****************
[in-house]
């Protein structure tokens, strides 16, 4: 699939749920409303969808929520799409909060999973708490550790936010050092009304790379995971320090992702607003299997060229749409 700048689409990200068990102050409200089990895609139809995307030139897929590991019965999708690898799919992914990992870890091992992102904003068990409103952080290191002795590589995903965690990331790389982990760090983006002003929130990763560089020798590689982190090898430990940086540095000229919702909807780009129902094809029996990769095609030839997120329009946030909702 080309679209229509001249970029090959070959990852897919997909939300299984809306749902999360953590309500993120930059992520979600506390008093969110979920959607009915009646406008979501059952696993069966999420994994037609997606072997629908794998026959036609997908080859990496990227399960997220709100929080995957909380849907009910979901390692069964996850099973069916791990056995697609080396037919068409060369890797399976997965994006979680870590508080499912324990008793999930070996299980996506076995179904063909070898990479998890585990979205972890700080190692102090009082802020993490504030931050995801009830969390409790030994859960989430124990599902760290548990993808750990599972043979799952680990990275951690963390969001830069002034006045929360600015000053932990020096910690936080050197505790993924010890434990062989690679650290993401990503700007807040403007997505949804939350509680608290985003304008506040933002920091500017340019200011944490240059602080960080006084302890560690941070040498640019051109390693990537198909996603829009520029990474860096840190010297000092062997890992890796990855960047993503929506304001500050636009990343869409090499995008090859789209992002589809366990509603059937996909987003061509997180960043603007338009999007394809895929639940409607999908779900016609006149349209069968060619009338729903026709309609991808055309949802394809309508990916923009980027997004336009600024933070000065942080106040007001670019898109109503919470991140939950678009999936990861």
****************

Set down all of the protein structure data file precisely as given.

[in-house]
């Protein structure tokens, strides 16, 4: 699939749920409303969808929520799409909060999973708490550790936010050092009304790379995971320090992702607003299997060229749409 700048689409990200068990102050409200089990895609139809995307030139897929590991019965999708690898799919992914990992870890091992992102904003068990409103952080290191002795590589995903965690990331790389982990760090983006002003929130990763560089020798590689982190090898430990940086540095000229919702909807780009129902094809029996990769095609030839997120329009946030909702 080309679209229509001249970029090959070959990852897919997909939300299984809306749902999360953590309500993120930059992520979600506390008093969110979920959607009915009646406008979501059952696993069966999420994994037609997606072997629908794998026959036609997908080859990496990227399960997220709100929080995957909380849907009910979901390692069964996850099973069916791990056995697609080396037919068409060369890797399976997965994006979680870590508080499912324990008793999930070996299980996506076995179904063909070898990479998890585990979205972890700080190692102090009082802020993490504030931050995801009830969390409790030994859960989430124990599902760290548990993808750990599972043979799952680990990275951690963390969001830069002034006045929360600015000053932990020096910690936080050197505790993924010890434990062989690679650290993401990503700007807040403007997505949804939350509680608290985003304008506040933002920091500017340019200011944490240059602080960080006084302890560690941070040498640019051109390693990537198909996603829009520029990474860096840190010297000092062997890992890796990855960047993503929506304001500050636009990343869409090499995008090859789209992002589809366990509603059937996909987003061509997180960043603007338009999007394809895929639940409607999908779900016609006149349209069968060619009338729903026709309609991808055309949802394809309508990916923009980027997004336009600024933070000065942080106040007001670019898109109503919470991140939950678009999936990861």